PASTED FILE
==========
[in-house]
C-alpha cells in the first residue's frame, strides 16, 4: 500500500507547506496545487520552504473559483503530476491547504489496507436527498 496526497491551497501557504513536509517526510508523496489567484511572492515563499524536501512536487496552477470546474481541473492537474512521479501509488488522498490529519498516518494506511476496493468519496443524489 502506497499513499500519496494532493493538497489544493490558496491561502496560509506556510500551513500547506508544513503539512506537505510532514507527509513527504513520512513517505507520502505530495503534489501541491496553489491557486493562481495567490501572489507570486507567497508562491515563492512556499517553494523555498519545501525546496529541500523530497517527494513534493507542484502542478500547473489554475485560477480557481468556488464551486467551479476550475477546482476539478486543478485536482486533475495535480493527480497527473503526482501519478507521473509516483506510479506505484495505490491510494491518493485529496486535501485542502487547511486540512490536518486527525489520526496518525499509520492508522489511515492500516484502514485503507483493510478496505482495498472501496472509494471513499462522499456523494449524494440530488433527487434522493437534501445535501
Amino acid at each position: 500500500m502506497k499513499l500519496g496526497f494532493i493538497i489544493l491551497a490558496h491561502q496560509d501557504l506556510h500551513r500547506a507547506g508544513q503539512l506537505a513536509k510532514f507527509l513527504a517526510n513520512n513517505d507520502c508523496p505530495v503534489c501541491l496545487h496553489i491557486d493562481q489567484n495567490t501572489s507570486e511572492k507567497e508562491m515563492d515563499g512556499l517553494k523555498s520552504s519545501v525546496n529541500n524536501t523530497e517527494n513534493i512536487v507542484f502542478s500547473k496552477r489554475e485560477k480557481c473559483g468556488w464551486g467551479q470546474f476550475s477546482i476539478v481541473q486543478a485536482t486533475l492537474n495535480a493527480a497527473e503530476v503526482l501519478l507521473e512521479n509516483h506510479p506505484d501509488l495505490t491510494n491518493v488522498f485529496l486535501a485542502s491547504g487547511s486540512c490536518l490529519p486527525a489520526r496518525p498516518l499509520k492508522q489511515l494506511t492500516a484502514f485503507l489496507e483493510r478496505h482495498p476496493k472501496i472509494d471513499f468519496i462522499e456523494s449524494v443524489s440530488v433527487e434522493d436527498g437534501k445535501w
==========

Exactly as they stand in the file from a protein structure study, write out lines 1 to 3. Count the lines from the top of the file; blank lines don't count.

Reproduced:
[in-house]
C-alpha cells in the first residue's frame, strides 16, 4: 500500500507547506496545487520552504473559483503530476491547504489496507436527498 496526497491551497501557504513536509517526510508523496489567484511572492515563499524536501512536487496552477470546474481541473492537474512521479501509488488522498490529519498516518494506511476496493468519496443524489 502506497499513499500519496494532493493538497489544493490558496491561502496560509506556510500551513500547506508544513503539512506537505510532514507527509513527504513520512513517505507520502505530495503534489501541491496553489491557486493562481495567490501572489507570486507567497508562491515563492512556499517553494523555498519545501525546496529541500523530497517527494513534493507542484502542478500547473489554475485560477480557481468556488464551486467551479476550475477546482476539478486543478485536482486533475495535480493527480497527473503526482501519478507521473509516483506510479506505484495505490491510494491518493485529496486535501485542502487547511486540512490536518486527525489520526496518525499509520492508522489511515492500516484502514485503507483493510478496505482495498472501496472509494471513499462522499456523494449524494440530488433527487434522493437534501445535501
Amino acid at each position: 500500500m502506497k499513499l500519496g496526497f494532493i493538497i489544493l491551497a490558496h491561502q496560509d501557504l506556510h500551513r500547506a507547506g508544513q503539512l506537505a513536509k510532514f507527509l513527504a517526510n513520512n513517505d507520502c508523496p505530495v503534489c501541491l496545487h496553489i491557486d493562481q489567484n495567490t501572489s507570486e511572492k507567497e508562491m515563492d515563499g512556499l517553494k523555498s520552504s519545501v525546496n529541500n524536501t523530497e517527494n513534493i512536487v507542484f502542478s500547473k496552477r489554475e485560477k480557481c473559483g468556488w464551486g467551479q470546474f476550475s477546482i476539478v481541473q486543478a485536482t486533475l492537474n495535480a493527480a497527473e503530476v503526482l501519478l507521473e512521479n509516483h506510479p506505484d501509488l495505490t491510494n491518493v488522498f485529496l486535501a485542502s491547504g487547511s486540512c490536518l490529519p486527525a489520526r496518525p498516518l499509520k492508522q489511515l494506511t492500516a484502514f485503507l489496507e483493510r478496505h482495498p476496493k472501496i472509494d471513499f468519496i462522499e456523494s449524494v443524489s440530488v433527487e434522493d436527498g437534501k445535501w